Researchers have discovered how to use cyanobacteria—commonly called blue-green algae—to continuously power a microprocessor for a span of more than six months. The system, which uses inexpensive and largely recyclable materials, contains a type of non-toxic photosynthetic algae called Synechocystis, per a statement. The research was published in the journal Energy & Environmental Science.
“We were impressed by how consistently the system worked over a long period of time—we thought it might stop after a few weeks but it just kept going,” says Paolo Bombelli, a researcher from the University of Cambridge’s Department of Biochemistry and lead author of the paper, in the statement.
The scientists created an enclosure out of aluminum and clear plastic and put the bacteria inside it, Matthew Sparkes reports for New Scientist. The device, which is about the size of a AA battery, was placed on a windowsill in Bombelli’s home during Covid-19 lockdown in 2021 and remained there from February to August, per the publication.
The bacteria powered an Arm Cortex M0+ processor—a microprocessor widely used in the network of appliances connected to the internet, also called the Internet of Things (IoT), the authors explain in the study. The researchers programmed the processor to perform cycles of 45 minutes of computation work followed by 15 minutes of standby. The cyanobacteria produced energy even without light, perhaps because they process some of their food in the dark, which generates an electrical current, per the statement.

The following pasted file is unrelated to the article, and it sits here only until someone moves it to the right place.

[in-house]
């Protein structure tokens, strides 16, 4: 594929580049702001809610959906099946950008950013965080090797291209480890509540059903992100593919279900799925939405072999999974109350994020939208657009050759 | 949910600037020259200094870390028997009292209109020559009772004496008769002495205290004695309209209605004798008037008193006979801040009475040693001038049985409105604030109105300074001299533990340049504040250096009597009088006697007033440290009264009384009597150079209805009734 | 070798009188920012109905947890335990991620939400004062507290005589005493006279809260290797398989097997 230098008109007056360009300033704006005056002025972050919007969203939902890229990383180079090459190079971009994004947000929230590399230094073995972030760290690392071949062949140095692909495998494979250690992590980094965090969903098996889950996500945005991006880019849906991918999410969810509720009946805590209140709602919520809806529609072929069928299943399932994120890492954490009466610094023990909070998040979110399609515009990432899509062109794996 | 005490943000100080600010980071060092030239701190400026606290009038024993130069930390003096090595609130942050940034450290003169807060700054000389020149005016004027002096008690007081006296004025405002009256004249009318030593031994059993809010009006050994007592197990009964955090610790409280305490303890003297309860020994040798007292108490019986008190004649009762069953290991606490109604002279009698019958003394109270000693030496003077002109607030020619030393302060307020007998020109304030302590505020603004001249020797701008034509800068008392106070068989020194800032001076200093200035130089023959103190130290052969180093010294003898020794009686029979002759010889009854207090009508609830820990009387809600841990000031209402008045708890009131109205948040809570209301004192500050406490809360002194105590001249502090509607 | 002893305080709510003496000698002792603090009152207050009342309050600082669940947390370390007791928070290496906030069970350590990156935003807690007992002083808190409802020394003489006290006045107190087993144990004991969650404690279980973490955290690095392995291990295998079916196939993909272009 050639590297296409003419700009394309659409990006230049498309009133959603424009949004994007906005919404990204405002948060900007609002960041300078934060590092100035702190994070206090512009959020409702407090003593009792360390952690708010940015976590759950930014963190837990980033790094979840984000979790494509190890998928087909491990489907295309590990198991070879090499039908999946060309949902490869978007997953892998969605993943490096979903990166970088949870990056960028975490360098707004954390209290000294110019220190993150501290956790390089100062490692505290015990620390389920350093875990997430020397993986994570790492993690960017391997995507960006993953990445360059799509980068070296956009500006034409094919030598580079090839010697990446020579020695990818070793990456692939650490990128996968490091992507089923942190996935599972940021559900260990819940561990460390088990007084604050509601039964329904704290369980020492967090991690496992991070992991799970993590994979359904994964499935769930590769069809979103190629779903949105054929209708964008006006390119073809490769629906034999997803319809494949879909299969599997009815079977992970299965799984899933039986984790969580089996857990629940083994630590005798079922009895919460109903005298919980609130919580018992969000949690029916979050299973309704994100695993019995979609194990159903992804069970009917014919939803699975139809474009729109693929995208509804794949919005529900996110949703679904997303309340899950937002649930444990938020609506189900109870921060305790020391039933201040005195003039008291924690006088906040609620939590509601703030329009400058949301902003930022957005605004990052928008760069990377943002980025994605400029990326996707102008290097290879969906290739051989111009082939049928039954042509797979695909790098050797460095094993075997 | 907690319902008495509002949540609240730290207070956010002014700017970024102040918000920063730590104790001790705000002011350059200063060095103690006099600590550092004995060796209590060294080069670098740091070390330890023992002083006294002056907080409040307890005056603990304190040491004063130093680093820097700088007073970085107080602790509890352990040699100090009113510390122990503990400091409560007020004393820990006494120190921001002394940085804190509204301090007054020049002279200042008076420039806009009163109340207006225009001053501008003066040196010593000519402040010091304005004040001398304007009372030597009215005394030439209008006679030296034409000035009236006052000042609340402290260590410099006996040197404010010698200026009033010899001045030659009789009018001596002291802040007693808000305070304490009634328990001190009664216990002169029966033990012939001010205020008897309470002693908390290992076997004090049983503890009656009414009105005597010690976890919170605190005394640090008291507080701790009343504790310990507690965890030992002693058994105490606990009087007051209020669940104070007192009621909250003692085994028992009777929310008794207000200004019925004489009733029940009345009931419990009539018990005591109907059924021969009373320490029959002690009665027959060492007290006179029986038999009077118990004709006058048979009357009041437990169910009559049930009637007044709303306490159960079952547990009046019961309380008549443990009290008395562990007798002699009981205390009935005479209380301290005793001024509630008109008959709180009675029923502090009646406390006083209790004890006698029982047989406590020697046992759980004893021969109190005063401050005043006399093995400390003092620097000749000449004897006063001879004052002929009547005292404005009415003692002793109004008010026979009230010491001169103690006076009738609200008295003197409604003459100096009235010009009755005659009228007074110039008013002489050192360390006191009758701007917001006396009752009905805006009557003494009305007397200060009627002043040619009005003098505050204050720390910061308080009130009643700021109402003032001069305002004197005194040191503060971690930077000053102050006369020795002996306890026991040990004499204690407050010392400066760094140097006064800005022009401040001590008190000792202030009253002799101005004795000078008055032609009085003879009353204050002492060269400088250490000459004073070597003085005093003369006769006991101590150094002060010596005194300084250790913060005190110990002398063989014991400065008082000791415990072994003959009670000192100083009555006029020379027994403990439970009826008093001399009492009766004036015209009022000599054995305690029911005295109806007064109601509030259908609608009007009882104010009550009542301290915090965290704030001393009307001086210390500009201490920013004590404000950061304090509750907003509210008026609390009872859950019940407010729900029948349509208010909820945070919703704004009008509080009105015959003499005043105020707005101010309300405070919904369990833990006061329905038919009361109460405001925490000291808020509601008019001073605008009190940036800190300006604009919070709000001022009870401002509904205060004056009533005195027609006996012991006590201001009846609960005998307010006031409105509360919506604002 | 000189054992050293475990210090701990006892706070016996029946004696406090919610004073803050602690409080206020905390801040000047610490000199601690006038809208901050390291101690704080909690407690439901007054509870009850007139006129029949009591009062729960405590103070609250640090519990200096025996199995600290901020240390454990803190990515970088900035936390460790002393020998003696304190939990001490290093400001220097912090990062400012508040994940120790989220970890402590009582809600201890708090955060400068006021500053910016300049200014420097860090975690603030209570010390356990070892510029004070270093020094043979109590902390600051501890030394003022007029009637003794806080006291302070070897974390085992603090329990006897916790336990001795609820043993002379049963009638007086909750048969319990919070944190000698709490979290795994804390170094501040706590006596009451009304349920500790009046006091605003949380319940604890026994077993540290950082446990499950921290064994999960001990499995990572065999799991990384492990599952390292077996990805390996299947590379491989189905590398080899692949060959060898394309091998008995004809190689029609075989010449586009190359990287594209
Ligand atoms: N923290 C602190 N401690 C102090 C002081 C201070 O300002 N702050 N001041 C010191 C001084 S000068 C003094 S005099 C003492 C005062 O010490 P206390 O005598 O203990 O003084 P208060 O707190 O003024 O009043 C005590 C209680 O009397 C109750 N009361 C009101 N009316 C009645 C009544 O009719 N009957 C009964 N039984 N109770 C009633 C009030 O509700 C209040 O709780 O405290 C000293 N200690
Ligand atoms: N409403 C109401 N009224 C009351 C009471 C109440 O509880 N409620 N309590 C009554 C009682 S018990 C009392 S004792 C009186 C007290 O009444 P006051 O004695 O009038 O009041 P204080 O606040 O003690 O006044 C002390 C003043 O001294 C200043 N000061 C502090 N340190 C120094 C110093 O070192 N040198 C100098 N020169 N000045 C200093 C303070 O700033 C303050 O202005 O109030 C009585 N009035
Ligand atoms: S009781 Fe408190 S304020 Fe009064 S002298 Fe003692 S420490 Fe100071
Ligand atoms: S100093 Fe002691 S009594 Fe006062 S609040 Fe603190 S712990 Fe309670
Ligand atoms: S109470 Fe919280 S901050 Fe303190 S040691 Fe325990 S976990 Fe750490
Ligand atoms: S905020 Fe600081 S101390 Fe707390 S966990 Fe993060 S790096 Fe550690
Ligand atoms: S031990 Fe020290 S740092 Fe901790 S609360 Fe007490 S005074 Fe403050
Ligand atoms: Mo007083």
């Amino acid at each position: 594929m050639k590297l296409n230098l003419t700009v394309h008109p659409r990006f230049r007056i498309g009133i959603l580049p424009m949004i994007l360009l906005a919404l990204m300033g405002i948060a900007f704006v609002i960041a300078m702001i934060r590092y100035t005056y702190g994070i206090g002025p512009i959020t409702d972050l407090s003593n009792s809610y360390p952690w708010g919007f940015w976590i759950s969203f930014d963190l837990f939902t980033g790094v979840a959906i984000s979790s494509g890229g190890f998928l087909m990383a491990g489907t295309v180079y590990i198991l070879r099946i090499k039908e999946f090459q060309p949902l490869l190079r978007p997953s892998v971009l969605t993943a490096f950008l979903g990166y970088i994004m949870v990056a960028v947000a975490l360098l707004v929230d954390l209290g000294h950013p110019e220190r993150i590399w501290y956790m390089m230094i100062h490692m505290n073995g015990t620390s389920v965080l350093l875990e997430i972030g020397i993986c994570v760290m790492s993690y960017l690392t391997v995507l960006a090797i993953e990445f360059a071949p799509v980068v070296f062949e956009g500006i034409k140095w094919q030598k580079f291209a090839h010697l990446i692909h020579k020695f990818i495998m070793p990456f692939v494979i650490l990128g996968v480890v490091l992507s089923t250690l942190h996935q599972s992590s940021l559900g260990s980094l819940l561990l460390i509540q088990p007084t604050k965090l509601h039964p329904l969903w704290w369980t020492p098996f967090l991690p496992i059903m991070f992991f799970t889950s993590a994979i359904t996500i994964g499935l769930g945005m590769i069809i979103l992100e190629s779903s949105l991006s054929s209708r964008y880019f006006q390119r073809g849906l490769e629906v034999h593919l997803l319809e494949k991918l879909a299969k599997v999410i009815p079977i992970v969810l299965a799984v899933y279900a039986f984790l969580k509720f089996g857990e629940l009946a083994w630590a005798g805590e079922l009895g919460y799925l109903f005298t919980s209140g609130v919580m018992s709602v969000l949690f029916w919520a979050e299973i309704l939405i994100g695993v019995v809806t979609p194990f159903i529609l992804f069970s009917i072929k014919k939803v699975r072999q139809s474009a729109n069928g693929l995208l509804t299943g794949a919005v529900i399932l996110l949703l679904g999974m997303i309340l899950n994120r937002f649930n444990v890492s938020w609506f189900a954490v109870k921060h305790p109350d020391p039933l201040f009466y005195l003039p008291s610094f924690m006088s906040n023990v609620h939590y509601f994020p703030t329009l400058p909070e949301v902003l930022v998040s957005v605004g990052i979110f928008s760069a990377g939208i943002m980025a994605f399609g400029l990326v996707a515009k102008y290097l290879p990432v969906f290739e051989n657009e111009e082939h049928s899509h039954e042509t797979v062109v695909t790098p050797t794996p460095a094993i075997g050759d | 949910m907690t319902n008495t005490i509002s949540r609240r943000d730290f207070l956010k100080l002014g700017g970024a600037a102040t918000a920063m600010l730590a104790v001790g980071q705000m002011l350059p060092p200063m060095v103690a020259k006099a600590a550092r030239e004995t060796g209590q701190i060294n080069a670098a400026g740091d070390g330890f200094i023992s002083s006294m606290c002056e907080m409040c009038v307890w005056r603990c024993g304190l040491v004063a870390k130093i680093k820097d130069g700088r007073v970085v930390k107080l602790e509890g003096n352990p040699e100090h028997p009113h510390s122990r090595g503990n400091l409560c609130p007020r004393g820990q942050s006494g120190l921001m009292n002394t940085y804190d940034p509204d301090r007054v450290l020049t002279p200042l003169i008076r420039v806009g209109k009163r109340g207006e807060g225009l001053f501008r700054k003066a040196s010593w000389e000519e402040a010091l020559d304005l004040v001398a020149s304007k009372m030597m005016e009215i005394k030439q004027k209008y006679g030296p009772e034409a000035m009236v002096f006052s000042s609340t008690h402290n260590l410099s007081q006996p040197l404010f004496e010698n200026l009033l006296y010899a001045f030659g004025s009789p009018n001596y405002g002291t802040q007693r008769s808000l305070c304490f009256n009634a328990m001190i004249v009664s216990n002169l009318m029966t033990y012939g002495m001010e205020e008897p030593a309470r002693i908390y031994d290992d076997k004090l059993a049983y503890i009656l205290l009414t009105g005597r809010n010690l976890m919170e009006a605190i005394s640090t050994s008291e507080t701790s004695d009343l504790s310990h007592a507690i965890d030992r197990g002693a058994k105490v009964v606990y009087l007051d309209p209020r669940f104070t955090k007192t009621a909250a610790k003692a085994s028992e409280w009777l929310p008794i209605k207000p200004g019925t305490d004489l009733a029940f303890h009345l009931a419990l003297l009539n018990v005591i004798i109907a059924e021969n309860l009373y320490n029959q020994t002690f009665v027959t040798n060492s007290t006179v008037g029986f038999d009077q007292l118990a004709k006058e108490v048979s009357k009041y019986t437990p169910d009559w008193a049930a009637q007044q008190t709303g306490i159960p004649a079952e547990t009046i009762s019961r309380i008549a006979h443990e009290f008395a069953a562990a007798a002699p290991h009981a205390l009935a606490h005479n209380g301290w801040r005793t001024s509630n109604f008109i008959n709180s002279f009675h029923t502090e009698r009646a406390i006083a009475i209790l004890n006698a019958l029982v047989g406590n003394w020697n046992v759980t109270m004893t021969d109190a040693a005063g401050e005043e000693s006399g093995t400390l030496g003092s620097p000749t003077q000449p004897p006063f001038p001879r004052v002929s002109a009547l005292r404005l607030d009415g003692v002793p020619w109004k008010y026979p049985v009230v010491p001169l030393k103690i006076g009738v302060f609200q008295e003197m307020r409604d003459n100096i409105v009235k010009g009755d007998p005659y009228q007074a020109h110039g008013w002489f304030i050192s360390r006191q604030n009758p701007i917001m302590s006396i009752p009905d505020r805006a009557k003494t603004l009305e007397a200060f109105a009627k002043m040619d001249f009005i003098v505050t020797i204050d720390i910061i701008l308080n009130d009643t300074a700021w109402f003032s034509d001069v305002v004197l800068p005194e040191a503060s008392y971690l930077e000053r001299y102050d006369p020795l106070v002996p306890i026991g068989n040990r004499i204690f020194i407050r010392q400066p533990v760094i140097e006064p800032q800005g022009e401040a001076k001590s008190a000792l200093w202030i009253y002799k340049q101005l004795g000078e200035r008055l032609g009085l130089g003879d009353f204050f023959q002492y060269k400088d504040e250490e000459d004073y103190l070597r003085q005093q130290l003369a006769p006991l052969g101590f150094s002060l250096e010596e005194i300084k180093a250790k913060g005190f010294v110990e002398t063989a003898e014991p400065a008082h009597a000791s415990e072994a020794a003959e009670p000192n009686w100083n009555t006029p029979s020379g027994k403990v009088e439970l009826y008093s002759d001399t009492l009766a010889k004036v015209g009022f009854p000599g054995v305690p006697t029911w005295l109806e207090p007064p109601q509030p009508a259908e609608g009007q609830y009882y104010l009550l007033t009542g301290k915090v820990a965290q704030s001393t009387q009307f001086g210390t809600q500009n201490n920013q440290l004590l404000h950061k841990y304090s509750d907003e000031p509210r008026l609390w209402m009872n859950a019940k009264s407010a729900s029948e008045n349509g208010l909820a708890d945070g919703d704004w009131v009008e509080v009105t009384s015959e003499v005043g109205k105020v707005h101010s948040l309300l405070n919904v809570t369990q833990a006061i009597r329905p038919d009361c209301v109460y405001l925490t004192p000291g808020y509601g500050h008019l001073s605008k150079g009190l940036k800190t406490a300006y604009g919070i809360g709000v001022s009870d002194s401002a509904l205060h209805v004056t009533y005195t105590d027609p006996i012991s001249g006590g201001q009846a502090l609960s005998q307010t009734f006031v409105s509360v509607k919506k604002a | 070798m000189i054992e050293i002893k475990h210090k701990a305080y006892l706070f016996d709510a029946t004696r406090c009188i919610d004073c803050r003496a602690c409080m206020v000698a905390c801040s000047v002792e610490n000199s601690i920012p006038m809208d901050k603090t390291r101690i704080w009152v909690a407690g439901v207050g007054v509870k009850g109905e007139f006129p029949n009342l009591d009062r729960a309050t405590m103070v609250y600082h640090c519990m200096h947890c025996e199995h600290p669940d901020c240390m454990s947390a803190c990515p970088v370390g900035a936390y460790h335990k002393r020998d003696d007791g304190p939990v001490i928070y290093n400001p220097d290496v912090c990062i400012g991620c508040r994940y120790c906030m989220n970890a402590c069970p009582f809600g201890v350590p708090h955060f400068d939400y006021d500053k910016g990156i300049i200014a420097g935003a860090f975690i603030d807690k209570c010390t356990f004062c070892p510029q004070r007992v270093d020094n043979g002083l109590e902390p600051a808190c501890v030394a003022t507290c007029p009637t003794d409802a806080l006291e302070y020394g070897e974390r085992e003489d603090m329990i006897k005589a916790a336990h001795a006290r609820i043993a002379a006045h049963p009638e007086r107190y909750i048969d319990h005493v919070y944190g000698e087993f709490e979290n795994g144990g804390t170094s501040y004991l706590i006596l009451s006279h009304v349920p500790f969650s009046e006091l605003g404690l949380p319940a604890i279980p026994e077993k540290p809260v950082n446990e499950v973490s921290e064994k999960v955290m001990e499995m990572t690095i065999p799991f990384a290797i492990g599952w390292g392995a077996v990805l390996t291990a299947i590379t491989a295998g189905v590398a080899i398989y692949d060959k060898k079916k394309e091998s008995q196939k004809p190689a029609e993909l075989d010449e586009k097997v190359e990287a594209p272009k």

“The growing Internet of Things needs an increasing amount of power, and we think this will have to come from systems that can generate energy, rather than simply store it like batteries,” Christopher Howe, a professor in the University of Cambridge’s Department of Biochemistry and joint senior author of the paper, says in the statement. “Our photosynthetic device doesn’t run down the way a battery does because it’s continually using light as the energy source.”
Several billion IoT devices already exist, and that number is expected to rise to one trillion by 2035, per the study. Powering all those devices would require 109,000 tons of lithium, which is three times more than what the world produced in 2017, write the authors.
Other battery types would also “require major use of natural resources, or routine recharging and eventual replacement with inevitable negative environmental impact,” per the study.
The cyanobacteria system isn’t powerful enough yet to run all devices. A desktop computer would need 333,000,000 algae batteries to work normally, reports James Vincent for The Verge. But the authors say the system could be scaled up, though knowing how far would require more research.
“Putting one on your roof isn’t going to provide the power supply for your house at this stage. There’s quite a bit more to do on that front,” Howe tells New Scientist. “But [it could work] in rural areas of low and middle income countries, for example, in applications where a small amount of power might be very useful, such as environmental sensors or charging a mobile phone.”